Jump to ContentJump to Main Navigation
Liquor in the Land of the Lost CauseSouthern White Evangelicals and the Prohibition Movement$
Users without a subscription are not able to see the full content.

Joe L. Coker

Print publication date: 2007

Print ISBN-13: 9780813124711

Published to Kentucky Scholarship Online: September 2011

DOI: 10.5810/kentucky/9780813124711.001.0001

Show Summary Details
Page of

PRINTED FROM KENTUCKY SCHOLARSHIP ONLINE (www.kentucky.universitypressscholarship.com). (c) Copyright The University Press of Kentucky, 2017. All Rights Reserved. Under the terms of the licence agreement, an individual user may print out a PDF of a single chapter of a monograph in KSO for personal use (for details see http://www.kentucky.universitypressscholarship.com/page/privacy-policy).date: 20 September 2017

“Distilled Damnation”

“Distilled Damnation”

Temperance before 1880

Chapter:
(p.13) Chapter One “Distilled Damnation”
Source:
Liquor in the Land of the Lost Cause
Author(s):

Joe L. Coker

Publisher:
University Press of Kentucky
DOI:10.5810/kentucky/9780813124711.003.0002

New England evangelicals launched the temperance movement in the early nineteenth century after observing a dramatic increase in alcohol consumption and occurrences of drunkenness that they said unleashed criminality and animal instincts in a man and took him beyond the control of reason. Questions also began to surface about whether alcoholic beverages provided any health benefits to man. While the movement gained more traction in the North, some historians say temperance advocates in the South struggled, owing mainly to the movement's close association with abolitionism as well as the region's lack of a market economy and distinct social patterns. It wasn't until the late 1820s that temperance societies emerged in Tennessee, Georgia, and Alabama, led by Baptist and Methodist evangelicals who harped on the message that alcohol posed a threat to the individual, the family, and the community. After a lull in the mid-1840s, the temperance movement in the South experienced a resurgence in the 1880s, culminating in the twentieth-century experiment with nationwide prohibition.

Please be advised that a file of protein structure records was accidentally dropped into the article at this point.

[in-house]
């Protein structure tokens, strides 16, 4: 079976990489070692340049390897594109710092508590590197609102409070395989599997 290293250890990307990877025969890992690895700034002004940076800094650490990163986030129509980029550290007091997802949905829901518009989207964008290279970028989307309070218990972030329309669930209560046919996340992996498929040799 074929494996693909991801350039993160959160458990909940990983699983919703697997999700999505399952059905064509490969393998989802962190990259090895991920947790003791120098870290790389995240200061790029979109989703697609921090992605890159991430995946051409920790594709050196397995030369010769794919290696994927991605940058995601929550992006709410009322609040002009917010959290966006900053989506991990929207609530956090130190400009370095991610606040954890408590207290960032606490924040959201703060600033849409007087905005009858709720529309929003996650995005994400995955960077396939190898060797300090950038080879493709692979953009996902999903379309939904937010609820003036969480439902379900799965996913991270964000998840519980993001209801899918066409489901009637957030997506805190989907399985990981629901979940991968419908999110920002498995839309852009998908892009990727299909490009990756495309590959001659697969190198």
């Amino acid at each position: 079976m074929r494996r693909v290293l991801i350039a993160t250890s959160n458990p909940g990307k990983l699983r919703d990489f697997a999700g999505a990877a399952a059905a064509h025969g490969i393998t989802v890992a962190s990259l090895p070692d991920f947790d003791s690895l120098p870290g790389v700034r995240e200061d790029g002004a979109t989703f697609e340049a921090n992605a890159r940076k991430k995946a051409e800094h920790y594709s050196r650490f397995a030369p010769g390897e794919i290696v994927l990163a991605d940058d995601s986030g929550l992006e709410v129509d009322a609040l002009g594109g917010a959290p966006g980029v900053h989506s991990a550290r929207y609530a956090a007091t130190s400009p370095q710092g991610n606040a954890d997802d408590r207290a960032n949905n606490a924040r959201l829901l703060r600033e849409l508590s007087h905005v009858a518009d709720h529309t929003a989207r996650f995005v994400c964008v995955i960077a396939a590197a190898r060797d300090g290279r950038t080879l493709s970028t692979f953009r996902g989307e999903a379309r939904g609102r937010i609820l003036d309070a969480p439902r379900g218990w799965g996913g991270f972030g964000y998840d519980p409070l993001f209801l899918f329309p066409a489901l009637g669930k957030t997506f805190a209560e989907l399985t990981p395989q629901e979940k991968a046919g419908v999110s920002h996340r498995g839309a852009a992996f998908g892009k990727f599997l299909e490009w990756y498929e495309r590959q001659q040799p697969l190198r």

Keywords:   prohibition, antebellum temperance, alcohol consumption, Methodists, Baptists, evangelicals, abolitionism

Kentucky Scholarship Online requires a subscription or purchase to access the full text of books within the service. Public users can however freely search the site and view the abstracts and keywords for each book and chapter.

Please, subscribe or login to access full text content.

If you think you should have access to this title, please contact your librarian.

To troubleshoot, please check our FAQs , and if you can't find the answer there, please contact us .